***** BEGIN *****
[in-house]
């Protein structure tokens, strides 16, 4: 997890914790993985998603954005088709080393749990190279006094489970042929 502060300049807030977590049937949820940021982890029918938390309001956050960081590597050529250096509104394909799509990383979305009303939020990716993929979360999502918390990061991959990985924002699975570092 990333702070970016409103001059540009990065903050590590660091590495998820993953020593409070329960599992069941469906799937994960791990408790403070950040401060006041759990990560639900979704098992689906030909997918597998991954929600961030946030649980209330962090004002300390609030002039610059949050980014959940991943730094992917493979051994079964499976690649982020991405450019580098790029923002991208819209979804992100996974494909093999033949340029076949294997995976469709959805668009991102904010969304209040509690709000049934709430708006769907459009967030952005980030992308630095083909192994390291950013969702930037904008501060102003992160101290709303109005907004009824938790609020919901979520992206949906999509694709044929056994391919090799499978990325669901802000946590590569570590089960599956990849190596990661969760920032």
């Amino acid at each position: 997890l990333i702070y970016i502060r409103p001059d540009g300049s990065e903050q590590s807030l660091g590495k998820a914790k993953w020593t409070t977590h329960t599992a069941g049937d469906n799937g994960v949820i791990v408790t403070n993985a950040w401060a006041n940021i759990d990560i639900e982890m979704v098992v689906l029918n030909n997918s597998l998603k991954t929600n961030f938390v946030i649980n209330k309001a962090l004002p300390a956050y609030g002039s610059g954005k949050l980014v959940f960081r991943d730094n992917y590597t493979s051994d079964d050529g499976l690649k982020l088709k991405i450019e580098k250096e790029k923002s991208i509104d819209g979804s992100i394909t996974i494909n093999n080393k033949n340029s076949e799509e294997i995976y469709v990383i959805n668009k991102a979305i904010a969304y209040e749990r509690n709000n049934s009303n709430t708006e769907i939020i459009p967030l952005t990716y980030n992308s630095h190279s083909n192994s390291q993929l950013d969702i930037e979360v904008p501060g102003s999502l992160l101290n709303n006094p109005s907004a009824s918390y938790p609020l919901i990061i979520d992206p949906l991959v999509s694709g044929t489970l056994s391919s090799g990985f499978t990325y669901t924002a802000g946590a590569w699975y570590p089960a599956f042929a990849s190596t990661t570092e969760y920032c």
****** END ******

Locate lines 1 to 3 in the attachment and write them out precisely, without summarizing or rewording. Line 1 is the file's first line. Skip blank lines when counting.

[in-house]
């Protein structure tokens, strides 16, 4: 997890914790993985998603954005088709080393749990190279006094489970042929 502060300049807030977590049937949820940021982890029918938390309001956050960081590597050529250096509104394909799509990383979305009303939020990716993929979360999502918390990061991959990985924002699975570092 990333702070970016409103001059540009990065903050590590660091590495998820993953020593409070329960599992069941469906799937994960791990408790403070950040401060006041759990990560639900979704098992689906030909997918597998991954929600961030946030649980209330962090004002300390609030002039610059949050980014959940991943730094992917493979051994079964499976690649982020991405450019580098790029923002991208819209979804992100996974494909093999033949340029076949294997995976469709959805668009991102904010969304209040509690709000049934709430708006769907459009967030952005980030992308630095083909192994390291950013969702930037904008501060102003992160101290709303109005907004009824938790609020919901979520992206949906999509694709044929056994391919090799499978990325669901802000946590590569570590089960599956990849190596990661969760920032």
């Amino acid at each position: 997890l990333i702070y970016i502060r409103p001059d540009g300049s990065e903050q590590s807030l660091g590495k998820a914790k993953w020593t409070t977590h329960t599992a069941g049937d469906n799937g994960v949820i791990v408790t403070n993985a950040w401060a006041n940021i759990d990560i639900e982890m979704v098992v689906l029918n030909n997918s597998l998603k991954t929600n961030f938390v946030i649980n209330k309001a962090l004002p300390a956050y609030g002039s610059g954005k949050l980014v959940f960081r991943d730094n992917y590597t493979s051994d079964d050529g499976l690649k982020l088709k991405i450019e580098k250096e790029k923002s991208i509104d819209g979804s992100i394909t996974i494909n093999n080393k033949n340029s076949e799509e294997i995976y469709v990383i959805n668009k991102a979305i904010a969304y209040e749990r509690n709000n049934s009303n709430t708006e769907i939020i459009p967030l952005t990716y980030n992308s630095h190279s083909n192994s390291q993929l950013d969702i930037e979360v904008p501060g102003s999502l992160l101290n709303n006094p109005s907004a009824s918390y938790p609020l919901i990061i979520d992206p949906l991959v999509s694709g044929t489970l056994s391919s090799g990985f499978t990325y669901t924002a802000g946590a590569w699975y570590p089960a599956f042929a990849s190596t990661t570092e969760y920032c």